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Director/DP Nanfu Wang on Sundance Doc Hooligan Sparrow and the Perils of Political Filmmaking in China

Hooligan Sparrow

Nanfu Wang makes her debut as a feature film director and cinematographer in Hooligan Sparrow, a documentary profile of human rights activist Ye Haiyan. The film, which participated in IFP’s Filmmaker Lab and the Sundance Institute’s Creative Producing Summit and Lab, is the work of a self-proclaimed “one-woman-band.” Here, Wang discusses her many run-ins with government agents and the intimidation she felt as a filmmaker highlighting political dissent in China.

Filmmaker: How and why did you wind up being the cinematographer of your film? What were the factors and attributes that led to your being hired for this job?

Wang: When I made Hooligan Sparrow, I had no choice – I couldn’t afford to hire a cinematographer. But even if I could have afforded it, I still would have chosen to shoot the film myself because I enjoy exploring my surroundings and engaging with my subjects through the lens. I like how the camera becomes part of my body; it’s hard to describe, but I feel as though the camera allows me to disappear, and in that way I can capture real moments without being a distraction to them. This is one of my favorite aspects of filmmaking.

Filmmaker: What were your artistic goals on this film, and how did you realize them? How did you want your cinematography to enhance the film’s storytelling and treatment of its characters?

Wang: Before I began the production, I told myself that my goal was to capture the smell, the color, the light and the feel of the place I would film. Many people don’t have the opportunity to go to China or to participate in a protest in China, so I hoped that by watching the film, the audience could experience it as if they were there themselves.

Filmmaker: Were there any specific influences on your cinematography, whether they be other films, or visual art, of photography, or something else?

Wang: I can’t pinpoint any specific one. But prior to making this film, for a long time, I used to take visual notes – I watched films on my computer and whenever I saw a shot that struck me, I would pause and take a screenshot of that shot. I had a folder for those screenshots, and I would scroll through them for inspiration.

Filmmaker: What were the biggest challenges posed by production to those goals?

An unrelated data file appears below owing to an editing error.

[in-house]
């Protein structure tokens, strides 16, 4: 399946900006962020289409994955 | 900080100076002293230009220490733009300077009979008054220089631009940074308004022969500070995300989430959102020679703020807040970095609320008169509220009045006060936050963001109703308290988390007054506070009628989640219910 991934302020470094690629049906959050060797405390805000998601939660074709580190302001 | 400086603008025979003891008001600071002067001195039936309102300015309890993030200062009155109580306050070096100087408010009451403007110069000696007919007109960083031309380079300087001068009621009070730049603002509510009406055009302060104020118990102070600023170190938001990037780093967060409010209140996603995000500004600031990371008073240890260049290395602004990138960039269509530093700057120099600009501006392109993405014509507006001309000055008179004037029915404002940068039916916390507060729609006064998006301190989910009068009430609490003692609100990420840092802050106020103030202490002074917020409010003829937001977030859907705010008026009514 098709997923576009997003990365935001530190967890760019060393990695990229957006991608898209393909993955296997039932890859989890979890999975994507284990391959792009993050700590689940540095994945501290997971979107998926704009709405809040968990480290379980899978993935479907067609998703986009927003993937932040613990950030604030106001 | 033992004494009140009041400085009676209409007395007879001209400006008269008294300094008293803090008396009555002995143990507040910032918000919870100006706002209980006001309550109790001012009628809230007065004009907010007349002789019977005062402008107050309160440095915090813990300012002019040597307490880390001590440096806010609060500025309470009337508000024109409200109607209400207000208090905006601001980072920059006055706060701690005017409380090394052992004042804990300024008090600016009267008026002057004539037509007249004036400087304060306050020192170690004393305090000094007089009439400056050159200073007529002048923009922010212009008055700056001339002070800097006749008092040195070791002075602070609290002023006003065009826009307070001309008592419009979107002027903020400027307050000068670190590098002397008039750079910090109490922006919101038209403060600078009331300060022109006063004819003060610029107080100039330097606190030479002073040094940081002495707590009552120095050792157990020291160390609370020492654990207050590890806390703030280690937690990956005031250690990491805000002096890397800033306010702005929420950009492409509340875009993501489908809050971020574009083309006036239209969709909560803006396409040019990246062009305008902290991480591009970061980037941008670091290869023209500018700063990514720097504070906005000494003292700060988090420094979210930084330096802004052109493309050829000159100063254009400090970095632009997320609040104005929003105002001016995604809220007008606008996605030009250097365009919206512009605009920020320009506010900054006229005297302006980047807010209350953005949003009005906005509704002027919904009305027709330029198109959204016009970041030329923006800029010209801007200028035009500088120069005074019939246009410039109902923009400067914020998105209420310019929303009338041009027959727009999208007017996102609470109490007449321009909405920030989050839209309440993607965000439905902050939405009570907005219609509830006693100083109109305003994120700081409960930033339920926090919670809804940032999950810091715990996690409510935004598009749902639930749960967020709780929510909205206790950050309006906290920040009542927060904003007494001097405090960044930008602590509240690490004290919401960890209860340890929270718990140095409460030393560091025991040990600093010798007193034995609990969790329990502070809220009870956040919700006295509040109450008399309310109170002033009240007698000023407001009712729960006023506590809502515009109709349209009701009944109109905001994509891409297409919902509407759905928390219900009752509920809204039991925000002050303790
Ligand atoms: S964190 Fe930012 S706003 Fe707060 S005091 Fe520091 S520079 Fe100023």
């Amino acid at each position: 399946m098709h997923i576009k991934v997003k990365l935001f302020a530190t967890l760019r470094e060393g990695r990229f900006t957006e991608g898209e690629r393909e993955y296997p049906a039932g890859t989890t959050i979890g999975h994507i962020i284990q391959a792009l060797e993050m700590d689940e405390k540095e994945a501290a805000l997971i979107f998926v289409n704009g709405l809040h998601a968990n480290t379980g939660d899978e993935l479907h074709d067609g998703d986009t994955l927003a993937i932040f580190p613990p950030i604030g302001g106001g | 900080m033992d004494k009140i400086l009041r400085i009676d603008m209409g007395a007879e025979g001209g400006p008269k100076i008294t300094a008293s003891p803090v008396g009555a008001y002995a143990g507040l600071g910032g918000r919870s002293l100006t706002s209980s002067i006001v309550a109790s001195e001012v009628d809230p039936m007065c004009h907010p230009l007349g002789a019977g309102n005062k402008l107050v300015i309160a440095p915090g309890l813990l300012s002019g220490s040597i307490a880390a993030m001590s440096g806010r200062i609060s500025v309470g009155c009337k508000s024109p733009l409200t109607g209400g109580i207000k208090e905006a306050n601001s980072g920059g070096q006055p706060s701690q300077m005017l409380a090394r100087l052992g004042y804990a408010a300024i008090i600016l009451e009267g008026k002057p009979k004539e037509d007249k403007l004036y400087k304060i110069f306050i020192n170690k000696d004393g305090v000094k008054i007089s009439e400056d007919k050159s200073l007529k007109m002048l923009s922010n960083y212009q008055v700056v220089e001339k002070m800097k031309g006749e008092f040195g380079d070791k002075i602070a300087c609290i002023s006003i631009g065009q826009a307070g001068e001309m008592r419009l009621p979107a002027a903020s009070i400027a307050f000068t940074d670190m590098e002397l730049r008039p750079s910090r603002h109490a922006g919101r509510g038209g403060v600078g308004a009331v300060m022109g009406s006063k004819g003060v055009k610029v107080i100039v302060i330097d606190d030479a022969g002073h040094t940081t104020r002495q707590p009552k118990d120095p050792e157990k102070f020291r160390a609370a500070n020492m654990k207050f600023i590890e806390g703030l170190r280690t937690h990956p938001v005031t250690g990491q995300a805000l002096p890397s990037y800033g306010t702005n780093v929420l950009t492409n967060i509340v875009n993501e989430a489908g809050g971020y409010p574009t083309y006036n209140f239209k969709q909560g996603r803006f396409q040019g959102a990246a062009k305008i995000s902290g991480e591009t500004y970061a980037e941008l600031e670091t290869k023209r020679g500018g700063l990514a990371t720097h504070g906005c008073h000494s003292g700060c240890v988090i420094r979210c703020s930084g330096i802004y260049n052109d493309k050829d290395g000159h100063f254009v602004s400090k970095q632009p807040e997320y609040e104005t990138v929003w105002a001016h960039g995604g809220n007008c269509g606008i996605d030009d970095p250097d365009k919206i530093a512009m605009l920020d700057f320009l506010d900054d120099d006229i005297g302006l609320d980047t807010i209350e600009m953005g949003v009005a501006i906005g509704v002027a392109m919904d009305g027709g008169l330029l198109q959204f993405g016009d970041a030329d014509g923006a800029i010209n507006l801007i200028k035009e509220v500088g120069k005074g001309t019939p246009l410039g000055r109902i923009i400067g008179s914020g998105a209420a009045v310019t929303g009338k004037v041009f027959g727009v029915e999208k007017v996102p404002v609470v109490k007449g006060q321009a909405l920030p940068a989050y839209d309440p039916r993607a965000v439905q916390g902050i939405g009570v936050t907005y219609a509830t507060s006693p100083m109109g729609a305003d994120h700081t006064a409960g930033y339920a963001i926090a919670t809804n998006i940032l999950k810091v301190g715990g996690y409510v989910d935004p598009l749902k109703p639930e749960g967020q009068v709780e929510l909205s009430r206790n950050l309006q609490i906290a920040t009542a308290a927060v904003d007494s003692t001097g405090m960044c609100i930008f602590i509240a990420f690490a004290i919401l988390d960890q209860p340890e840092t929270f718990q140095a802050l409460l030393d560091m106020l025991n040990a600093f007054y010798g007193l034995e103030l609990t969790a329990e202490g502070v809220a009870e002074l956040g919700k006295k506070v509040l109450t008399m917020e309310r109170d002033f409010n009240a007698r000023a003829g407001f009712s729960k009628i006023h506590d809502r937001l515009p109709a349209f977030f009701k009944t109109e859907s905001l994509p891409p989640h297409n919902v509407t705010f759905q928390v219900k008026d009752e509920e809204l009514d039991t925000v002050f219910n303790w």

Wang: Outside I was followed everywhere I went by secret police. I found myself in many situations where I wasn’t supposed to be filming – in police stations, amongst activists who were being questioned by police, in front of angry mobs threatening to hurt me if I filmed them. I had to find creative ways to film these situations without being discovered, and though this method of storytelling was very challenging, it ended up revealing a deeper reality about my story than I might have captured had I been able to film more freely.

Filmmaker: What camera did you shoot on? Why did you choose the camera that you did? What lenses did you use?

Wang: I wasn’t able to film with bulky, professional filming equipment, as it would have drawn the attention of police (both uniformed and secret) to the subjects I was filming. To avoid endangering my subjects or myself, I ended up carrying only a backpack with a Canon 60D DSLR camera, a small point-and-shoot, a pair of glasses with an embedded micro camera, a Canon 18-200mm lens and a Canon 50mm lens.

Filmmaker: Describe your approach to lighting.

Wang: I used only natural light. Again, one reason was because I was a one-woman-band, and the circumstances wouldn’t have allowed me to set up lighting equipment. That said, I tend to prefer natural lighting anyway; I find artificial lighting to be immediately recognizable as what it is: artificial. I generally find this distracting.

Filmmaker: What was the most difficult scene to realize and why? And how did you do it?

Wang: There were some scenes where I couldn’t film at all. Though I often managed to film surreptitiously, the scene where I was interviewed by national security agents was totally impossible to film. So, I had to make do with an audio recorder hidden in my pocket.

Filmmaker: Finally, describe the finishing of the film. How much of your look was “baked in” versus realized in the DI?

Wang: Part of what made this film effective, I think, was that the desperate situation in which it was produced is visible in the shooting. I couldn’t scout the location, consider every possible angle, carefully set my camera, and then start shooting. Much of the movie was filmed on the run and, with the exception of the interviews, almost every shot was filmed handheld. But it’s this roughness that helps to convey the environment in which the film was produced.

 

  • Camera: Canon 60D
  • Lenses: 18-200 mm, 50 mm
  • Lighting: natural light
  • Color Grading: Final Frame

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